Firstly these were not tax evasion schemes, they were tax avoidance. There is a big distinction since evasion is criminal and avoidance is not. A working definition of tax evasion is:Hilfskreuzer Möwe wrote:As always, thank you for that excellent review of the subject area, Burnaby49.
One question: are you aware of criminal proceedings against any of the promoters of these tax evasion schemes?
Deliberate omission of a statutory requirement to reduce or eliminate a tax liability. For example, those participating in tax evasion may under-report taxable receipts or claim expenses that are non-deductible or overstated. Individuals who deliberately conceal income (or businesses that deliberately conceal part of their sales) in order to pay less income tax are engaging in tax evasion. Workers in the underground economy and businesses that fraudulently claim tax refunds are also committing tax evasion.
Tax avoidance can be defined as "The taking of legal actions or omissions with the intent to minimize tax".
The Poriskyites were evading tax because they actively hid, or didn't report, their income from the CRA. They only brought up their claimed beliefs as a defense once they were caught.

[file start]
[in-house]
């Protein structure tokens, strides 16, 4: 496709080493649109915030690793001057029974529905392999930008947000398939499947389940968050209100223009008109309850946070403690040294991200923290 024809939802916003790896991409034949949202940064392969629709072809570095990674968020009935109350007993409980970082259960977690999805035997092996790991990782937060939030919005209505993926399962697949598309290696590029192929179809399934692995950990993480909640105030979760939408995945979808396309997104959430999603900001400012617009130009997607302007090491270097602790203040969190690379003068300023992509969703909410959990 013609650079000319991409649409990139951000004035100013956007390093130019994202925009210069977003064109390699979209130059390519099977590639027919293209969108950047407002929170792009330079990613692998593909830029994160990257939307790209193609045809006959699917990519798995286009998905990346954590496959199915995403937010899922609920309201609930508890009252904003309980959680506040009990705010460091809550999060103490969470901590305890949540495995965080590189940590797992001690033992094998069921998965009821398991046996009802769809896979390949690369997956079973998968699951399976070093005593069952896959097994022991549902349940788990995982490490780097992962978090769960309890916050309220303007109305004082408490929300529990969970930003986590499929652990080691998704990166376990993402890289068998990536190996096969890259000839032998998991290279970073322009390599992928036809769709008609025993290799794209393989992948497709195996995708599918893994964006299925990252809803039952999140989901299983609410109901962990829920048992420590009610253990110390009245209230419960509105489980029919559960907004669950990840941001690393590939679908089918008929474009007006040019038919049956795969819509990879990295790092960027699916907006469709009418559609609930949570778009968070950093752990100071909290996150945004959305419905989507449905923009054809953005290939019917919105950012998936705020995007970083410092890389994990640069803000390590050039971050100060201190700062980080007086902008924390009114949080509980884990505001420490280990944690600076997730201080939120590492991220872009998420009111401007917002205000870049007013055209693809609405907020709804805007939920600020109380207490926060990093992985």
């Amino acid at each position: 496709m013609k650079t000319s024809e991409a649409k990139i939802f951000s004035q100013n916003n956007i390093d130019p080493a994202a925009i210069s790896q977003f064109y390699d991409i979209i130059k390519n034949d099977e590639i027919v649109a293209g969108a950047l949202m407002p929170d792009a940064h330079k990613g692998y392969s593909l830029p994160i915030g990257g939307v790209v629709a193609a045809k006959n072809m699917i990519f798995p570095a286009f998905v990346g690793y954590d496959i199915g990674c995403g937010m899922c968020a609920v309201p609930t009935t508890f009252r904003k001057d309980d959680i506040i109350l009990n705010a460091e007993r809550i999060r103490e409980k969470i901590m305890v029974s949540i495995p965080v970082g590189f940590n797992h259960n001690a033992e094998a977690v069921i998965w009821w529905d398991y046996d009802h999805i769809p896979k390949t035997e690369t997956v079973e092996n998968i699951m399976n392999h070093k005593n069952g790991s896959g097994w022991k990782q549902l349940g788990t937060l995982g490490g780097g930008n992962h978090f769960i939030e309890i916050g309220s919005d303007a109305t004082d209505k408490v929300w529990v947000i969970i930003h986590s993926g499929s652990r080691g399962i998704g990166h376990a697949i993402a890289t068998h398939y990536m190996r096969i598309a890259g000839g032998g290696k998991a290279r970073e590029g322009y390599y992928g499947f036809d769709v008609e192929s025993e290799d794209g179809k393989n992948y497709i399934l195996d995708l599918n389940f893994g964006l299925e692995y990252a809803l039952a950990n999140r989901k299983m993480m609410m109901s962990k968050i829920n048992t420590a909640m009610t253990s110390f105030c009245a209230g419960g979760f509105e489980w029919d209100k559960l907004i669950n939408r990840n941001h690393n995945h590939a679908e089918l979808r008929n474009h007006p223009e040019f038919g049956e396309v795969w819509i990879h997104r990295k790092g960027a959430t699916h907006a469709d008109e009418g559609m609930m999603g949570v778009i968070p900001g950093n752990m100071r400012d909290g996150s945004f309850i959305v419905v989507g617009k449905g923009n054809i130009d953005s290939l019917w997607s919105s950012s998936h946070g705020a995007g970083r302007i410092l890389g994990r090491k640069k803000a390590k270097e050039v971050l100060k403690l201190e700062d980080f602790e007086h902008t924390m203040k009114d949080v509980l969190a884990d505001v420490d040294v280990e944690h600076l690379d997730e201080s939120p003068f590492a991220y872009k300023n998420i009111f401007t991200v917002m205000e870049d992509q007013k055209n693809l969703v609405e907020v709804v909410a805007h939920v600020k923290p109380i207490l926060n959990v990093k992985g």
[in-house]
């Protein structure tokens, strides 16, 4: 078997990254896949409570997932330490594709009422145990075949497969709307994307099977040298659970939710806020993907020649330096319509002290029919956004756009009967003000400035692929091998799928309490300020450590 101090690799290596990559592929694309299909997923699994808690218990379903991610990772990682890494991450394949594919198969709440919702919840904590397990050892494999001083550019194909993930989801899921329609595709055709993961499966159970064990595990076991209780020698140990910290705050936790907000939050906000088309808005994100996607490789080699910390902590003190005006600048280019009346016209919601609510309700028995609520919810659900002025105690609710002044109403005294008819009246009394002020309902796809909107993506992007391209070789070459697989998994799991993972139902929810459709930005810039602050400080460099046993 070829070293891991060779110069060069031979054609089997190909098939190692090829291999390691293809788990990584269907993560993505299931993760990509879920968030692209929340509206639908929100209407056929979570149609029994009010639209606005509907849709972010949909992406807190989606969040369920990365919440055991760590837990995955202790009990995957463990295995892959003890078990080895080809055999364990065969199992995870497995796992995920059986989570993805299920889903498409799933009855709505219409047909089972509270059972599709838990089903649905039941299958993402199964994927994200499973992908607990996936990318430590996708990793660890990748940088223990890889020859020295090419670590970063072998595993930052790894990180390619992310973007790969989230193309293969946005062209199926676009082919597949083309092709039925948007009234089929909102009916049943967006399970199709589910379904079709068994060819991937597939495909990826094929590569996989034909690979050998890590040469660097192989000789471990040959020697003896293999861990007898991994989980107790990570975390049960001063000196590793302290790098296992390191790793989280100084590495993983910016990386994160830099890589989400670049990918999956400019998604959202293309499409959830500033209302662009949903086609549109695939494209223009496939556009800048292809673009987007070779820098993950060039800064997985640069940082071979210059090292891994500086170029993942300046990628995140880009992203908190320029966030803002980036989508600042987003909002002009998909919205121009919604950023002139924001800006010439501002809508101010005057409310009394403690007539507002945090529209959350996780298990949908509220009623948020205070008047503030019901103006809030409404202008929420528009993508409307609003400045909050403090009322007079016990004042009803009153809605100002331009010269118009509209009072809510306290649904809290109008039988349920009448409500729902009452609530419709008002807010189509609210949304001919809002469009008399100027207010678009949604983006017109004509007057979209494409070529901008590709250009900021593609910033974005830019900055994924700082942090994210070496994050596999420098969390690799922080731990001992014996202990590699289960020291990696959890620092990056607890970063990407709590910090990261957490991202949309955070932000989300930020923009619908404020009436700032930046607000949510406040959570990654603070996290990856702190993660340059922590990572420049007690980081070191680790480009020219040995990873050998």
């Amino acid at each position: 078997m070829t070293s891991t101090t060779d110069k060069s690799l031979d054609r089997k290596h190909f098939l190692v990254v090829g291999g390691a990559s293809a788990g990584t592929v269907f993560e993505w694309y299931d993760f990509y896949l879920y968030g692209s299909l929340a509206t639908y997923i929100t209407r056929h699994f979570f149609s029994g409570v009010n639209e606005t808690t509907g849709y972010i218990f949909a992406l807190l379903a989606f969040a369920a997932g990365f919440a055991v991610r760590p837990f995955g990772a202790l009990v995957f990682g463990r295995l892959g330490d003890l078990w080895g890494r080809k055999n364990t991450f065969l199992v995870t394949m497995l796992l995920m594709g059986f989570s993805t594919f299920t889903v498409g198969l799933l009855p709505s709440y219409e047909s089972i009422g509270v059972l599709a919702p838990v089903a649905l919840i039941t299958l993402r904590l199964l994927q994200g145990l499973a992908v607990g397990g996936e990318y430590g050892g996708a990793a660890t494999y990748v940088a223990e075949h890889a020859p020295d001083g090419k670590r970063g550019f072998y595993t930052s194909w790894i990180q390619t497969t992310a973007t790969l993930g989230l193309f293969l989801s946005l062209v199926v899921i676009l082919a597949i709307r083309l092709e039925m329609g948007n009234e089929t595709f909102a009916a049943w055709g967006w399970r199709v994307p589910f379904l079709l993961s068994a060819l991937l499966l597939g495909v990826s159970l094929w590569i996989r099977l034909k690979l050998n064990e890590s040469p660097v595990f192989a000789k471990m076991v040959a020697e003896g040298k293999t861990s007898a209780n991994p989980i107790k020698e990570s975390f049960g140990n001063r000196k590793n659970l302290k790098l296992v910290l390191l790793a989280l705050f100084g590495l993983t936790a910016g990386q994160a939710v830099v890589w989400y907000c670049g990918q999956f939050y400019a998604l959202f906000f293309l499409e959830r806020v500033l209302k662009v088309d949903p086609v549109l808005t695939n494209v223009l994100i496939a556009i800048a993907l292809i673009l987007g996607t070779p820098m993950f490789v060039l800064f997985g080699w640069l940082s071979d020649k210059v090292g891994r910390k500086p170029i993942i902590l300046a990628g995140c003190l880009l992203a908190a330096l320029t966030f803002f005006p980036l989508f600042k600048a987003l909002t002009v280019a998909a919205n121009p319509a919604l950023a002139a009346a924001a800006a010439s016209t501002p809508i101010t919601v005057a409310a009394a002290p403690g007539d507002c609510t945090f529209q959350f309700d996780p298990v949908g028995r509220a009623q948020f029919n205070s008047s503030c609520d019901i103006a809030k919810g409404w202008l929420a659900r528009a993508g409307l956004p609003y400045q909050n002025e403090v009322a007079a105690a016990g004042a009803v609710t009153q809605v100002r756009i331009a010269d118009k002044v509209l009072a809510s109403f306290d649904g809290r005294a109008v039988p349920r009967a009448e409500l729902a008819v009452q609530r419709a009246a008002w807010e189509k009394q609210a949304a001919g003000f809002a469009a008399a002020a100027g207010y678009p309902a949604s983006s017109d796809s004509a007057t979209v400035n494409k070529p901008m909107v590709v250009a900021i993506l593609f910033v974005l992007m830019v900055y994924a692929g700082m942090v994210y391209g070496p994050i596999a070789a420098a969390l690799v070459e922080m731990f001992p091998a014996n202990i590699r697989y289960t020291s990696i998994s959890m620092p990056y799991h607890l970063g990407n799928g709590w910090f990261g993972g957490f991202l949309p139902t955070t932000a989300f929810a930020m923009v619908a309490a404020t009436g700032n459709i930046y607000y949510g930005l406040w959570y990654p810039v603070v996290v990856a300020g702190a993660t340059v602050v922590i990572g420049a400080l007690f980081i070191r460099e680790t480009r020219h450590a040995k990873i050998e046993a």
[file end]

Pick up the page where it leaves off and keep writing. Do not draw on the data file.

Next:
These charitable donation schemes were tax avoidance, not evasion. Everything was disclosed by the promoters to the participating taxpayer (whether they read it or not is another issue), property was actually donated, and generally there was at least a semblance of a valuation supporting the claimed value of the donated property. The taxpayers did not hide income, they just claimed excessive deductions based on the schemes but everything was reported to the CRA.
As far as the promoters are concerned I'm not aware of the CRA pursuing any criminal action against them and, as far as I can see, none is applicable. There is no fraud since everything was disclosed. These schemes were not shams, the paperwork and tax planning papers were followed through as written and everything was legally covered including opinion letters from high-powered legal firms. The only recourse against against the promoters that I can see is civil from the taxpayers and that is what they have been pursuing as class-actions. Interestingly enough the focus is in going after the law firms that wrote the opinion letters and the accounting firms that provided valuation opinions. I'm guessing because the promoters have skipped or have no recoverable assets and the law firms are the only deep-pocket stationary targets.